January 31, 2014
I truly enjoy my morning walk to the PRSA offices. I take in the sights and sounds of New York City: flower vendors, the smell of fresh coffee from shiny carts, blaring taxi horns.
Lately though, no matter how I bob and weave on the sidewalk, I’ve noticed more people bumping into me because they’ve got their heads down, smitten by their devices.
For most of us, our fixation isn’t about the technology itself, but what it allows us to do: Connect with others and better share our lives and stories, which of course is what PR professionals do every day. Ours is a profession of storytellers.
But to tell truly great stories, we need to be great writers — something that is elusive and requires practice, discipline, and constant work and attention.
At PRSA, we’re here to provide tools and reminders that good writing depends on fundamentals that don’t change. Regardless of what technology is in fashion, our annual Tactics writing issue is consistently our most popular of the year.
And while writing fundamentals remain constant, it is also true that we need to adapt how we are writing to reflect the channels we use today. Obviously, a tweet can’t tell a story in the same way as a 700-word blog post, or a 700 page e-book.
Although we don’t think about it as being driven by technology, one of the “communication channels” that is evolving is that of the personal presentation.
Not too long ago, it was common for presenters to omit their personal views, stick closely to the message and present without audiovisual support. Like legendary “Dragnet” Sgt. Joe Friday, the style was “Just the facts.”
The next step was PowerPoint — although after the novelty wore off, many of us found ourselves suffering through endless presentations with slides consisting of dense text blocks read word-for-word by the speaker. This dark plague became known as “Death by PowerPoint.”
Here at PRSA, we get to see many types of presentations and styles (you can read more about that here). Whether we are auditioning speakers for PRSA’s professional development program or a webinar on a topic of interest, we don’t just look for content — we look to see how speakers tell their stories. And lately, we’ve been noticing a change.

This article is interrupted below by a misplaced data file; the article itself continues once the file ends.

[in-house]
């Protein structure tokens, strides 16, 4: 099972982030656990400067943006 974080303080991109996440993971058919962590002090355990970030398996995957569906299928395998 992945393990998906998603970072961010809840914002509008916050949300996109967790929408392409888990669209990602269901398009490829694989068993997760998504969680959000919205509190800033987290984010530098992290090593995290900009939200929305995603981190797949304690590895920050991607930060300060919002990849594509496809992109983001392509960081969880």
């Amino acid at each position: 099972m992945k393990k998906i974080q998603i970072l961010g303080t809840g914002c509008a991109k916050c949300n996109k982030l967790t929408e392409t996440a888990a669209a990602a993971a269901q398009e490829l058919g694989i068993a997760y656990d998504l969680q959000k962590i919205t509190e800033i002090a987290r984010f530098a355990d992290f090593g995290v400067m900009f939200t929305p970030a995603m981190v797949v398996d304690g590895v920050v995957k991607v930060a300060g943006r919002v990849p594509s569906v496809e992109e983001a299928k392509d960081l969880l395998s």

The best speakers present in a direct and genuine way that is miles away from that “Death by PowerPoint” approach.
First, great speakers craft their stories to be both specific and general. They deliver a particular message “on topic” but also leave room for audience members to interpret the lesson and apply it to their personal situation.
Second, great speakers tell the story themselves — they don’t rely on the technology. We’re seeing more speakers use PowerPoint just to project simple images, pictures or cartoons to drive home an overall point.
Third, great speakers put themselves in the story. They are willing to share their foibles, triumphs and frustrations. Audiences want speakers to show their humanity.
Finally, the best speakers have a sense of humor. This is especially difficult, as humor often relates to personal values or can be misunderstood, crude or mean. Talented speakers can navigate those shoals and make a tasteful joke or two to show that they don’t take themselves, or their topic, too seriously.
So what does this have to do with writing?
The fundamentals of good writing don’t change, but channels matter and evolve — even non-technical channels. As PR professionals, whether we’re writing for someone else or for our own presentation, we need to think about the specific channel that we’re using.
When crafting material to deliver through a personal presentation, keep in mind that the “last mile” that the story has to travel is more challenging than ever before. Even if your (likely) sleep-deprived audience members don’t nod off, they still have the option to switch on their technology — and switch you off.